Yet miners have already repeatedly pulled the typical cost-reduction levers available to them through activity-based optimisation, outsourcing and target-based cost reduction. At this point, they're gaining only incremental improvements in their cost structures (see figure 2, below).
While new ways of working aren't the only answer to this predicament, they can help miners unlock new value; for example, when multidisciplinary teams use agile sprints to identify and remove operational bottlenecks.
Such improvements liberate resources that miners can then reinvest in further innovation aimed at addressing problematic processes, often leveraging digital technologies. Result? Greater workforce productivity (manifested as more tonnes to market at lower cost), stronger workforce engagement (as employees see that their work is generating more value and less waste), better management of working capital (measured by lower inventory levels) and higher customer satisfaction.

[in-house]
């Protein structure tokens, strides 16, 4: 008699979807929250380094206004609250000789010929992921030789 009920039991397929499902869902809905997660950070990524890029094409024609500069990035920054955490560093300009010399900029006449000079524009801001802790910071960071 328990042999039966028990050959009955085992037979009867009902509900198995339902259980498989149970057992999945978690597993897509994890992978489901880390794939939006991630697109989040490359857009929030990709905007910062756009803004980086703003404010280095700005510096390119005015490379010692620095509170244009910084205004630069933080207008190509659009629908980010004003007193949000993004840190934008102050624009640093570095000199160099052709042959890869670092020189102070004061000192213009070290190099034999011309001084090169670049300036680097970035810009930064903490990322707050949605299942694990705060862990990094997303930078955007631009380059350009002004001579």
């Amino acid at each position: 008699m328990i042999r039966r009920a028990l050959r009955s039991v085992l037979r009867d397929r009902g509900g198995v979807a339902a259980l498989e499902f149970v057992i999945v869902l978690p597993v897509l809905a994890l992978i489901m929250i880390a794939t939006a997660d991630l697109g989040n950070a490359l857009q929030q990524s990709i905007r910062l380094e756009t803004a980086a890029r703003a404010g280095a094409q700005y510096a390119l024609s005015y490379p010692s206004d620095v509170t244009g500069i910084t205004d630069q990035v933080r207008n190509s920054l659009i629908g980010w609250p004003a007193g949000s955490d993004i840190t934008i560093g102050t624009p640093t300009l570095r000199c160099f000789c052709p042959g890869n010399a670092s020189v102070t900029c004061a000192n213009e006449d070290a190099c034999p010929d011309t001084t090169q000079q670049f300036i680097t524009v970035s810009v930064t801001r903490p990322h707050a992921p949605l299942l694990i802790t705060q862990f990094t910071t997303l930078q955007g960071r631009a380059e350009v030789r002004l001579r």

The fact is, agile ways of working encourage a level of clarity about goals and discipline that many miners may find surprising—and it's these very qualities that make these new ways of working so powerful. In our view, no miner can afford to let agile's promise pass them by.
Overcoming obstacles, capturing benefits
In many industries other than mining, programs aimed at adopting more nimble ways of working are revolutionary.
That is, they're executed quickly, and they seek to reconstruct the company's entire operating model and reorganise each function along agile practices and principles. Because of mining's unique characteristics and culture, we believe that adoption of these approaches may need to unfold in an evolutionary way—more slowly, and on the basis of pilot projects versus large-scale, companywide transformation programs.
But the question is: how quickly can a mining company evolve in this way?